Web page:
Soil Compaction: Symptoms, Problems, and Best Practices
Soil compaction is a concern on nearly all maintained turf, including golf course greens, tees and fairways, sports fields, and heavily trafficked areas in public or residential areas. Compaction occurs as soil particles press together tightly, and soil structure and available pore space for air and water are reduced.
Problems related to compaction:
- Roots struggle to penetrate compacted soil, restricting their ability to obtain nutrients and water needed to survive.
- Lowered oxygen in compacted soil inhibits the microbiology that decomposes thatch, provides nutrition, and aerates the soil.
- Water is less able to percolate compacted soils and reach plant roots. As water is unable to move into the rootzone, it creates standing water at the surface, which can lead to increased scald and disease issues.
Symptoms of soil compaction include:
- Shallow roots
- Slowed shoot growth
- Reduced tillering
- Rhizome and stolon growth
- Thinning turf
- The presence of weeds, such as knotweed, goosegrass and annual bluegrass that are tolerant to lower oxygen.
Your ATS representative can work with you to develop best practices to reduce and combat soil compaction in your particular situation.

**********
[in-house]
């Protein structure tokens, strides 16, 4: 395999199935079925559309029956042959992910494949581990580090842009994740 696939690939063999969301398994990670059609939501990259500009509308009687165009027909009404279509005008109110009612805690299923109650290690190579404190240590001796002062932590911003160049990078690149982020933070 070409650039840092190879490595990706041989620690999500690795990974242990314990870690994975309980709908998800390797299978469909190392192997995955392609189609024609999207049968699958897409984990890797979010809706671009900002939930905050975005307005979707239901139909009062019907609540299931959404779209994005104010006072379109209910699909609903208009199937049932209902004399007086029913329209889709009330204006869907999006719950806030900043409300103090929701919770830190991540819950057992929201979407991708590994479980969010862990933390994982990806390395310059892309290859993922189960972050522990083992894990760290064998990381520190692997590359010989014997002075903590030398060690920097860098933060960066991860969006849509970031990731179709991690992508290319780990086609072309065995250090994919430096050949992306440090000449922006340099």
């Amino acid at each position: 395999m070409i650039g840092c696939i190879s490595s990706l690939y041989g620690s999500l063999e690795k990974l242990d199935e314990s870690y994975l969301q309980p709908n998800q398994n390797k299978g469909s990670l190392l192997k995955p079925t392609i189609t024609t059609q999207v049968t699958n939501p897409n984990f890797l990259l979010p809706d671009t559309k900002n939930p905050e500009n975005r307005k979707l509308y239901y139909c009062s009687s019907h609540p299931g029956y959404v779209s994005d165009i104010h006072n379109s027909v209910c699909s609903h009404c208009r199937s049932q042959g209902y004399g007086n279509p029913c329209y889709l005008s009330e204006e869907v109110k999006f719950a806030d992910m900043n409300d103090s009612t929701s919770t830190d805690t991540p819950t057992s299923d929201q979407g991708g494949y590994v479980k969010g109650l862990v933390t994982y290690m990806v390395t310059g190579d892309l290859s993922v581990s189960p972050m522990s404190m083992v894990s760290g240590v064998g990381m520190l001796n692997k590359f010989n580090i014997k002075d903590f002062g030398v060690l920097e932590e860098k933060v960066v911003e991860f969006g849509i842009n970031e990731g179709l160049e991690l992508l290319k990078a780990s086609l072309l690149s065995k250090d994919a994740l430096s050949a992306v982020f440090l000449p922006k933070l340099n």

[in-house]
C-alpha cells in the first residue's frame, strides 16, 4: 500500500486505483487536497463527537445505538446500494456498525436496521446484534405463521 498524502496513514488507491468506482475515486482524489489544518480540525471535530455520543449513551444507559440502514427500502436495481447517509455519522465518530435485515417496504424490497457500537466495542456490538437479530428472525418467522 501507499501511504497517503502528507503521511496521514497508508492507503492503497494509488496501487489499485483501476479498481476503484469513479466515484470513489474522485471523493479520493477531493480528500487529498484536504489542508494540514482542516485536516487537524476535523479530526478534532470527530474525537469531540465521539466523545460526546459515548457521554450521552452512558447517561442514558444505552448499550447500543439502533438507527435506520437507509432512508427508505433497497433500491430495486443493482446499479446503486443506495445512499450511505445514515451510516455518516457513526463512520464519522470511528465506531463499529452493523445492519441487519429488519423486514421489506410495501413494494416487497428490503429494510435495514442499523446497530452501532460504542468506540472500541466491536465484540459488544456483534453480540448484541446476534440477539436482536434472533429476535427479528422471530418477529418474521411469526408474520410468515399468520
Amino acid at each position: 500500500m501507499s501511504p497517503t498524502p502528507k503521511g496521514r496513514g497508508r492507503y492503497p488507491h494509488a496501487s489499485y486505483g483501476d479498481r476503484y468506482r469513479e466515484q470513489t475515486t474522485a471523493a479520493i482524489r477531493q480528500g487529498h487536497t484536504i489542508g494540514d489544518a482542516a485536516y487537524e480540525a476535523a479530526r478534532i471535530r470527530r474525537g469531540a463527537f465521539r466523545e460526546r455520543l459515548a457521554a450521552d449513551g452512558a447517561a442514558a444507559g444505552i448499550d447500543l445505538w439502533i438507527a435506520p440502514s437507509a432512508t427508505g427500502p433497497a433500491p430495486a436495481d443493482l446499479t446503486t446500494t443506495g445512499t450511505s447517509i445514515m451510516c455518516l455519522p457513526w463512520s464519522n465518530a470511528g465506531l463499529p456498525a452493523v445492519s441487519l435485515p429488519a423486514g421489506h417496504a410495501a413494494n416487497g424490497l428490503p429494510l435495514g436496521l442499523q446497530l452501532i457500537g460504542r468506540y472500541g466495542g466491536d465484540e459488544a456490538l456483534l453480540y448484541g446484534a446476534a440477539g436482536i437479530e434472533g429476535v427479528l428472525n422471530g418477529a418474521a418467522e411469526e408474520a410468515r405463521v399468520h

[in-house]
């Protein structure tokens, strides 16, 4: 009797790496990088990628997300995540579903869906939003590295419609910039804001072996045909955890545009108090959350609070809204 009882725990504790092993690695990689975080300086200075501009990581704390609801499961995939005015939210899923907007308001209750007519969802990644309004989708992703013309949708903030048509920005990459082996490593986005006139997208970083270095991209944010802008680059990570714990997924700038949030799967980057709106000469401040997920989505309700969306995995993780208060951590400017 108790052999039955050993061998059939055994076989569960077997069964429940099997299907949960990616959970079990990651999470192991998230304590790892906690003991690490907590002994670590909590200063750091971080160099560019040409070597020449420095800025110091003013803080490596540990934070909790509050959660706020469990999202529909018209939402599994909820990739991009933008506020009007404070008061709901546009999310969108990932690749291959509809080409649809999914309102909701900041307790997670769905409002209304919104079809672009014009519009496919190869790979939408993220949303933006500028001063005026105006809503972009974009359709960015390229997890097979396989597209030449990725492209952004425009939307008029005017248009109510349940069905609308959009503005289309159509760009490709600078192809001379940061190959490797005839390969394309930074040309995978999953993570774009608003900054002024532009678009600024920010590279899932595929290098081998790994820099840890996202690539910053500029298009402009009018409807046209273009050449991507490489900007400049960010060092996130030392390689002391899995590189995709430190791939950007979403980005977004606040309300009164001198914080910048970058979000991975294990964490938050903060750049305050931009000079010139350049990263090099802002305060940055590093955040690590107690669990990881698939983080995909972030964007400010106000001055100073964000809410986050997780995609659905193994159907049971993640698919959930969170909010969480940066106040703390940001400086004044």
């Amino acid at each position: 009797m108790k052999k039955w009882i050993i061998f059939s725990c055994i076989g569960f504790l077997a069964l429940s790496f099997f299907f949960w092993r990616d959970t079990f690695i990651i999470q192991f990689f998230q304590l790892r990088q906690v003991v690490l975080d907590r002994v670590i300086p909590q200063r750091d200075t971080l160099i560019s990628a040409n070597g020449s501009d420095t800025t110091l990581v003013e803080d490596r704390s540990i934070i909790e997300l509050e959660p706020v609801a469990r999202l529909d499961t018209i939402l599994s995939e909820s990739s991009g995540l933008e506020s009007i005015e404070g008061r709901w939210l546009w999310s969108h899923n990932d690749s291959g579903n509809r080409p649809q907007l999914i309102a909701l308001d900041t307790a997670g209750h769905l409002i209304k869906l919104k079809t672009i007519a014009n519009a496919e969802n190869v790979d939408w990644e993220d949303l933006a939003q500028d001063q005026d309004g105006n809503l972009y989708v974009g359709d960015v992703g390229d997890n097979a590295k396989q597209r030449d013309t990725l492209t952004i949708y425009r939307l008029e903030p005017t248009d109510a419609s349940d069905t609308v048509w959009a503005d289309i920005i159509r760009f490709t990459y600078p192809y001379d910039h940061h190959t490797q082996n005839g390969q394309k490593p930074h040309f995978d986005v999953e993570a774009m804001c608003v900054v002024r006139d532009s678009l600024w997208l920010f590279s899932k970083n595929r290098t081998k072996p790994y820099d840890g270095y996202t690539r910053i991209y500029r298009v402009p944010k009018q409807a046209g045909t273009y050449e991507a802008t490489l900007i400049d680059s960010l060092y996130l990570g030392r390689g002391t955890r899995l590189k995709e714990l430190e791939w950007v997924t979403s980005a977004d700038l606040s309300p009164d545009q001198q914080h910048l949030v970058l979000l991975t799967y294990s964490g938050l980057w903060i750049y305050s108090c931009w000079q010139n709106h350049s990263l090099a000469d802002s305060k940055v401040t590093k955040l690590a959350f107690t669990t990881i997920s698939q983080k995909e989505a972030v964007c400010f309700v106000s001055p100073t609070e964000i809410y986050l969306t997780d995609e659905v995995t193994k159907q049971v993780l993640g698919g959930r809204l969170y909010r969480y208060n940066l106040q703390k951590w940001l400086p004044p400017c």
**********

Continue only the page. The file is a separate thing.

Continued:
Best practices may include:
- Periodic moving of traffic or mowing patterns
- Reducing or minimizing traffic when the soil is too wet
- Hollow and solid tine aeration practices (as many as eight times per year in some situations)
- Employing penetrants and soil conditioners, which can provide benefits to the soil as well as the plant. Foliar-Pak® BioDrive is a premium concentrated humic acid, which along with Hydro-Pak® Command, can be highly effective in combating soil compaction and increasing plant health in compacted soil conditions.
Soil compaction is often the most limiting factor in turfgrass health – implementing and executing a well-thought-out plan can provide visual results that make it worth the time and effort!
Director of Sports Turf